Many of Nelson Auto Rentals clients are international visitors, and not all are accustomed to our unique driving environment. Even if you are experienced at driving on the left side of the highway, encountering a mob of sheep in your path may well cause you some alarms!
New Zealand does adhere to international driving conventions and there are few if any deviations from laws and rules governing driving in a general sense. New Zealand’s road signs conform to international standards with the exception that you must be aware that speed limits and restrictions are posts in kilometres per hour and NOT nile per hour. Similarly, distances are also posted in kilometres. Getting speeds wrong may incur severe fines and, in extreme cases, impounding of the vehicle…
New Zealand’s “Road Code” is managed and issued by the New Zealand Transport Agency (NZTA). Their website has the road code index which provides fast access for you to brush up on what you need to know.
The official New Zealand road code is a user-friendly guide to New Zealand’s traffic law and safe driving practices. Read the road code introduction here. This guide is intended for drivers of cars and other light vehicles. Motorcyclists should read The official New Zealand road code for motorcyclists.
There is also a very good online Driving Test website – click here
You can purchase copies of New Zealand road codes from NZTA agents and many booksellers – see; Where to buy a copy of the NZ Road Code
Whilst most countries drive on the right hand side of the road, New Zealand drives on the left; along with Australia. UK, South Africa, Japan, Thailand and Malaysia. Safely handling a rental car, van or motorcycle on the left hand side of the road requires you to pay close attention to Give Way rules, lane markings and road signage. When negotiating a roundabout in New Zealand you must proceed in a clockwise direction, NOT anticlockwise as you would in countries where driving is on the right hand side of the road! Other differences include;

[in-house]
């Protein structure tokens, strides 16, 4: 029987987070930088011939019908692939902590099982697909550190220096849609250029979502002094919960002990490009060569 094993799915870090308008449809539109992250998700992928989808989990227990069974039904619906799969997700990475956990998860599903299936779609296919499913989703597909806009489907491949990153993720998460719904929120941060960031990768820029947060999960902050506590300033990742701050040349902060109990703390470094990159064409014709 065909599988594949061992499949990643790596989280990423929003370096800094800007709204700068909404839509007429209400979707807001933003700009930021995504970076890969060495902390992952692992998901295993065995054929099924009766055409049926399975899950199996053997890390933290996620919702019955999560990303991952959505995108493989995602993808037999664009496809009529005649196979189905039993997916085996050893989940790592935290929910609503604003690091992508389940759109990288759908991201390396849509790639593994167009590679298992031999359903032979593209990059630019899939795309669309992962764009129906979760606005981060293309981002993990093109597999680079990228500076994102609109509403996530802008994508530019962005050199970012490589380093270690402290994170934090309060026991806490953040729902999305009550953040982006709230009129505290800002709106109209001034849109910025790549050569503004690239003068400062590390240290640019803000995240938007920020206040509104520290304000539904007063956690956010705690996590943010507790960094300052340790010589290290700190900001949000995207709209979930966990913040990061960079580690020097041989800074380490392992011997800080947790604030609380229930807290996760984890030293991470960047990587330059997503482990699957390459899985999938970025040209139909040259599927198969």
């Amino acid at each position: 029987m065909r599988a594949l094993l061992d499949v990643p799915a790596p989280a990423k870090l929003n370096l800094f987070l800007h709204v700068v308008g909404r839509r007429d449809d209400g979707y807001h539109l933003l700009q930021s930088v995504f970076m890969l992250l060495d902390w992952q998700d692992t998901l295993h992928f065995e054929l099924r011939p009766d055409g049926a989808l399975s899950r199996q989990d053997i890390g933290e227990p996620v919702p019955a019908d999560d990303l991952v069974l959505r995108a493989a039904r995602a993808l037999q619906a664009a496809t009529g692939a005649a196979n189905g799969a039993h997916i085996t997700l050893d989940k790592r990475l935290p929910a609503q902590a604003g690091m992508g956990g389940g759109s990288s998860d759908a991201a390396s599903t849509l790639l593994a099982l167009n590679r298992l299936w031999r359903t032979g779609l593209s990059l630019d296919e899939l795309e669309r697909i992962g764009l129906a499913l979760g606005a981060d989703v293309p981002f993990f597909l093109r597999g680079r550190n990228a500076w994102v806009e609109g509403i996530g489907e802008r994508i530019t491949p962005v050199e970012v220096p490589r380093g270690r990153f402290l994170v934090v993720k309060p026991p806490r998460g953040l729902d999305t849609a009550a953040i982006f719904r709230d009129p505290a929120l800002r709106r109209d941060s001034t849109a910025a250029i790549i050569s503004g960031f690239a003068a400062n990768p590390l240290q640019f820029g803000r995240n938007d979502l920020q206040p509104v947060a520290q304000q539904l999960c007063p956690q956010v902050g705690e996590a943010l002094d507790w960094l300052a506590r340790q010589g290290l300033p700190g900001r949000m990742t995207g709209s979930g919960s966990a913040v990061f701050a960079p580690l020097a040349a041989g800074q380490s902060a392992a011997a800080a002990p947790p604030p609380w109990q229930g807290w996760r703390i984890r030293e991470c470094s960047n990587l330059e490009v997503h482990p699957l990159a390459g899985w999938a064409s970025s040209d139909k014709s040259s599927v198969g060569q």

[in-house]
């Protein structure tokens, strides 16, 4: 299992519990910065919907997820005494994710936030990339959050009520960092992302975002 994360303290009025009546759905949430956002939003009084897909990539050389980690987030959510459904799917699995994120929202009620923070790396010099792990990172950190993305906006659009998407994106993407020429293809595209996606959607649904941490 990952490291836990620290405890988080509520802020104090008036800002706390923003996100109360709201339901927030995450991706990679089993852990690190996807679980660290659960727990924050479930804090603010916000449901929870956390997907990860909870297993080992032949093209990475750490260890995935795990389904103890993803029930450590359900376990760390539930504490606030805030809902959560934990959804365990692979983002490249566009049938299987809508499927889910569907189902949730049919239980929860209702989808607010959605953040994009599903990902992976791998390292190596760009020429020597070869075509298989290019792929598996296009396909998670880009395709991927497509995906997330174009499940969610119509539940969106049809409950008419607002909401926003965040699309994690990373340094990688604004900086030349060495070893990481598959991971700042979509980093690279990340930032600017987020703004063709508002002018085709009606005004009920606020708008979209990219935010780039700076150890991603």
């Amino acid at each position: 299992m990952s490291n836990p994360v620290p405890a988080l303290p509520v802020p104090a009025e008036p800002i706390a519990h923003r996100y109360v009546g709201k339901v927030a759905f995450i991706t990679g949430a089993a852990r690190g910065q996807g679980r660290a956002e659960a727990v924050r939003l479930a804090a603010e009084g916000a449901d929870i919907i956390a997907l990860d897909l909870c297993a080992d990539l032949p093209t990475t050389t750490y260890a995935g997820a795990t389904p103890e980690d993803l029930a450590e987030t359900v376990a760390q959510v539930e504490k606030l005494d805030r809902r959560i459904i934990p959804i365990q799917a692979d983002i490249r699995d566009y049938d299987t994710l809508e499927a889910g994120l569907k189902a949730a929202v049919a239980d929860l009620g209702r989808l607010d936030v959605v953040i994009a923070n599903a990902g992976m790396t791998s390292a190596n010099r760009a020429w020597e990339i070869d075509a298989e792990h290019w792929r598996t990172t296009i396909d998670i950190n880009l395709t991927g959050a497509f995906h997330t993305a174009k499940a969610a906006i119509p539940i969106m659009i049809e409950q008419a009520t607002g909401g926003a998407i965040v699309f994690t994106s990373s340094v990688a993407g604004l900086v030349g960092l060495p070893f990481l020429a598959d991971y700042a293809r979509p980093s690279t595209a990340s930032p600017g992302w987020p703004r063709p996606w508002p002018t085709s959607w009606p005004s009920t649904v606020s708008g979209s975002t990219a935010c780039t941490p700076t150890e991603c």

- Road centreline markings – New Zealand’s dashed yellow line is the double yellow line in the United Kingdom!
- Traffic signals – in New Zealand, you must not go through a red light, even if making a left turn as is permitted in some countries.
Holders of a English-language driving licence may drive in New Zealand for up to one year. Otherwise, an International Driving Permit is required, along with the driving licence issued in your home country.
Livestock – Sheep and Cattle
Getting back to that situation where you encounter a mob of sheep of a herd of cattle on the highway…. Here’s how to handle this in a low-stress manner for you, the livestock and the farmer;
1 – Slow down!
2 – If the animals are coming towards you, the safest option is to drive very slowly almost up to them and stop while the farmer and his dogs move the animals past you.
3 – Don’t honk your car horn to scare sheep or cattle out of the way!
3 If the animals are moving away from you, drive slowly up behind them and look for a signal from the farmer to ease slowly past. Most farmers will use their dogs to clear a lane down one edge of the road, allowing vehicles to overtake… Be patient, take some photos…
A little politeness goes a long way, and for many people its an interesting agricultural encounter with an opportunity to see skilled stockmen managing working dogs and livestock…